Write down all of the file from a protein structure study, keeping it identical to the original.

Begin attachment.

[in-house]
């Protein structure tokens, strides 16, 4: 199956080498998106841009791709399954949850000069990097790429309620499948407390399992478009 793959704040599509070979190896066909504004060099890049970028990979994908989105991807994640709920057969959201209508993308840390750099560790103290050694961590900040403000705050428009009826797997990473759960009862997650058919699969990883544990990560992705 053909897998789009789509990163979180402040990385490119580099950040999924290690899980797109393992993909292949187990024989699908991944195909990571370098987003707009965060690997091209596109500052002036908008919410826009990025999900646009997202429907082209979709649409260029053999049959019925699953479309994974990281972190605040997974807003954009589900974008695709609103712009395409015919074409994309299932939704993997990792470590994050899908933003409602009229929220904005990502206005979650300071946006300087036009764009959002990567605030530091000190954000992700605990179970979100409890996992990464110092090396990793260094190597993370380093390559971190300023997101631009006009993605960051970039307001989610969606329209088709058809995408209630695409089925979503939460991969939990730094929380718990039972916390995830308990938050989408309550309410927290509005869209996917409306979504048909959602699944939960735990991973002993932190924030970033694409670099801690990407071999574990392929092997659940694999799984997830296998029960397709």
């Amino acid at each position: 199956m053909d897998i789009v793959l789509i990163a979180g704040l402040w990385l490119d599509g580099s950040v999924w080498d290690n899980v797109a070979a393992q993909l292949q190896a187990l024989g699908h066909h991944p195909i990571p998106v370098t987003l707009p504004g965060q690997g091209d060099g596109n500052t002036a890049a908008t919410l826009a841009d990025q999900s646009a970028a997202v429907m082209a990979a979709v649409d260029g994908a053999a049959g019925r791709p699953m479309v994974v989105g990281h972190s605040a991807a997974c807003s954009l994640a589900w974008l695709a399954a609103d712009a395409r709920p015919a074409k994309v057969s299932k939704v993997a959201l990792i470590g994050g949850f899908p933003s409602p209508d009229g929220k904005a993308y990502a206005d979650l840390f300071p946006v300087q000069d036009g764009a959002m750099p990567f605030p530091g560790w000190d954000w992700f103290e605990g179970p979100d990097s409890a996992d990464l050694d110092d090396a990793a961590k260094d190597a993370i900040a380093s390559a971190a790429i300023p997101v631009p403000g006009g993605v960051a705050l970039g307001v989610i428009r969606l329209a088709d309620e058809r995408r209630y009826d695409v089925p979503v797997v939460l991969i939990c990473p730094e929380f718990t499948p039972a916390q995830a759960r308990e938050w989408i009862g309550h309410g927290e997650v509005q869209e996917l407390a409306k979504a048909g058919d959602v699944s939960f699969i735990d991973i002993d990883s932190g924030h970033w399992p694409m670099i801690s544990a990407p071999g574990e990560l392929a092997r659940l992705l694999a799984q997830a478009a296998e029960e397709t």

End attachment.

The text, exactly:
[in-house]
């Protein structure tokens, strides 16, 4: 199956080498998106841009791709399954949850000069990097790429309620499948407390399992478009 793959704040599509070979190896066909504004060099890049970028990979994908989105991807994640709920057969959201209508993308840390750099560790103290050694961590900040403000705050428009009826797997990473759960009862997650058919699969990883544990990560992705 053909897998789009789509990163979180402040990385490119580099950040999924290690899980797109393992993909292949187990024989699908991944195909990571370098987003707009965060690997091209596109500052002036908008919410826009990025999900646009997202429907082209979709649409260029053999049959019925699953479309994974990281972190605040997974807003954009589900974008695709609103712009395409015919074409994309299932939704993997990792470590994050899908933003409602009229929220904005990502206005979650300071946006300087036009764009959002990567605030530091000190954000992700605990179970979100409890996992990464110092090396990793260094190597993370380093390559971190300023997101631009006009993605960051970039307001989610969606329209088709058809995408209630695409089925979503939460991969939990730094929380718990039972916390995830308990938050989408309550309410927290509005869209996917409306979504048909959602699944939960735990991973002993932190924030970033694409670099801690990407071999574990392929092997659940694999799984997830296998029960397709």
């Amino acid at each position: 199956m053909d897998i789009v793959l789509i990163a979180g704040l402040w990385l490119d599509g580099s950040v999924w080498d290690n899980v797109a070979a393992q993909l292949q190896a187990l024989g699908h066909h991944p195909i990571p998106v370098t987003l707009p504004g965060q690997g091209d060099g596109n500052t002036a890049a908008t919410l826009a841009d990025q999900s646009a970028a997202v429907m082209a990979a979709v649409d260029g994908a053999a049959g019925r791709p699953m479309v994974v989105g990281h972190s605040a991807a997974c807003s954009l994640a589900w974008l695709a399954a609103d712009a395409r709920p015919a074409k994309v057969s299932k939704v993997a959201l990792i470590g994050g949850f899908p933003s409602p209508d009229g929220k904005a993308y990502a206005d979650l840390f300071p946006v300087q000069d036009g764009a959002m750099p990567f605030p530091g560790w000190d954000w992700f103290e605990g179970p979100d990097s409890a996992d990464l050694d110092d090396a990793a961590k260094d190597a993370i900040a380093s390559a971190a790429i300023p997101v631009p403000g006009g993605v960051a705050l970039g307001v989610i428009r969606l329209a088709d309620e058809r995408r209630y009826d695409v089925p979503v797997v939460l991969i939990c990473p730094e929380f718990t499948p039972a916390q995830a759960r308990e938050w989408i009862g309550h309410g927290e997650v509005q869209e996917l407390a409306k979504a048909g058919d959602v699944s939960f699969i735990d991973i002993d990883s932190g924030h970033w399992p694409m670099i801690s544990a990407p071999g574990e990560l392929a092997r659940l992705l694999a799984q997830a478009a296998e029960e397709t």